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When Juli Simon Thomas gave birth to her son last year, she wanted a generally low-tech environment: a midwife instead of an ob-gyn, a quiet room and no drugs. "I was bound and determined to avoid an epidural," she said, even despite 25 hours of labor.
But Thomas had one important, technical requirement: an app on her smartphone that allowed her to precisely track her contractions.
"I use my phone for everything, and this was really helpful," said Thomas, 35, a post-doctorate fellow in population research. "The process of labor is so variable, and what you end up hearing is how you have to 'go with the flow,' 'see how it turns out,' 'just relax and wait' — I can't do that. This gave me something more concrete to focus on ... Just standing around in various levels of pain while breathing wasn't a good choice for me."
We already date, order takeout and document supremely intimate moments on our phones. So it's no surprise that smartphones have also permeated the realm of childbirth.
Rise Of The Labor App
According to the iPhone App Store, there are at least 80 "labor apps" alone that help women time their contractions to assess how close they are to giving birth. Some are free, some aren't. Some have advertisements for infant formula, some don't.
Moms who’ve used them say they all operate in similar ways, usually with start-and-stop icons you press at the beginning and end of each contraction in order to record duration and frequency until you get to the magic number 5-1-1. (That means contractions are 5 minutes apart, lasting 1 minute each, for 1 hour.)
At that point, doctors and midwives pretty universally want you to call to determine if it's time to get to the hospital, or for a home birth, get a practitioner to you.
Of course, there are also apps for pretty much every aspect of pregnancy, birth and postpartum as well: from tracking the baby's kicks and mom's breast milk production to documenting hours of sleep (or lack thereof) and diaper use. In 2013, ABC News reported that nearly 50 percent of total mobile subscribers using one or more health apps are using a pregnancy-related app.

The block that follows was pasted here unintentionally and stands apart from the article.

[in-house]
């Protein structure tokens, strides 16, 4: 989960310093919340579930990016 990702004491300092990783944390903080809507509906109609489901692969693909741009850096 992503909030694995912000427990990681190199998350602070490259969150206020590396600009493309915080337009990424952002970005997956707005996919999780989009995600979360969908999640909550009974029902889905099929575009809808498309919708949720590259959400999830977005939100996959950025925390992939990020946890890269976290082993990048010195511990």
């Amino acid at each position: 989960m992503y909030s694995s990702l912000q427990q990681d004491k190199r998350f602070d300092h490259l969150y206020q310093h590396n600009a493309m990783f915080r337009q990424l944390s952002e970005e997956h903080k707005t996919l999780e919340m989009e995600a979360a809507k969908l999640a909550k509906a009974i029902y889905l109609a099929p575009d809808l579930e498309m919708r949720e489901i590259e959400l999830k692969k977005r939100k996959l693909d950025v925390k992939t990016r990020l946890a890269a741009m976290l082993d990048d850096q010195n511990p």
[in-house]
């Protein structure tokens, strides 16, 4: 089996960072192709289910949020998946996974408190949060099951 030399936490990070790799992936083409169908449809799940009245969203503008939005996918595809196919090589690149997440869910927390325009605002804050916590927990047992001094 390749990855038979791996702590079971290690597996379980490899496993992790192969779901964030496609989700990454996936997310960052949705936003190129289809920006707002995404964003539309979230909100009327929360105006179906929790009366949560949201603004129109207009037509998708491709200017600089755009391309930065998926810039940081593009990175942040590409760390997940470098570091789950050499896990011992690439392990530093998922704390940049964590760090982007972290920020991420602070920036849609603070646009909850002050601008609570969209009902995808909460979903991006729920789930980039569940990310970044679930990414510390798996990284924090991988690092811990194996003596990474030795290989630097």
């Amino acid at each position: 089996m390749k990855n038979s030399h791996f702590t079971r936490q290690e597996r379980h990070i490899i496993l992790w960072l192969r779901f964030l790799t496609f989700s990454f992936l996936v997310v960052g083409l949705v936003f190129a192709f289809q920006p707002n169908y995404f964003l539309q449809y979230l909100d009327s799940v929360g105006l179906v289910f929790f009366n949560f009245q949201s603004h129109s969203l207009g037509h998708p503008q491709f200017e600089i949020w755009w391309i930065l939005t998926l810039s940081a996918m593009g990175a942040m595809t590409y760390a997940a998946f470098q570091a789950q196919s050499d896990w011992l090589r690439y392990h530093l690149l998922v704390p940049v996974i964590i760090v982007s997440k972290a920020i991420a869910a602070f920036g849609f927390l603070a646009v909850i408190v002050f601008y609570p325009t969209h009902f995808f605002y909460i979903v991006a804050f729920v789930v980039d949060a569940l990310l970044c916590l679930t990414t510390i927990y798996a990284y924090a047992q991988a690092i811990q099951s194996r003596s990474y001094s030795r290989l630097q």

Elizabeth Henry, 36, of Cambridge, Massachusetts, stood by as her husband worked out her contractions on a Microsoft Excel spread sheet when she gave birth four years ago. When she gave birth in July, she used the Full Term contraction app on her own while her husband watched their toddler. "I'm a data person, and this app kept me honest. I was trying to do last-minute things in the house and stay home as long as possible, and I didn't think the contractions were coming so fast. But then when I looked at the screen, I saw it really was time to go to the hospital."
Not Everyone So App-Happy
Labor doesn't always unfold in a predictable pattern.
And for years, there's been debate over what constitutes "normal" or "abnormal" progression in labor, including whether or not there's any true benefit to tracking contractions.
Also, if women are staying up all night tracking contractions with their apps, that could lead to exhaustion, which is not a good state to be in before giving birth.
Beyond that, says Michele Anne Helgeson, a certified nurse midwife and director of the midwifery program at Brigham and Women's Hospital in Boston, there may be a downside to the the rise in app use, and more broadly, the reality of women and their partners getting so much birthing information by downloading.
"It's my personal belief that these apps have taken the place of what was previously learned in childbirth classes," she said. "Those provided social interaction with other couples going through the same thing, and there was a chance for community building, and there was a focus on normal physiological birth. But the culture has shifted away from non-medicated, low-intervention birth and toward a range of pain relief measure, such as pain medication and epidurals."
Indeed, the ways in which expectant parents get information has changed in recent years, Helgeson says, adding that people think: Why should we spend weeks at childbirth class when everything is available by app?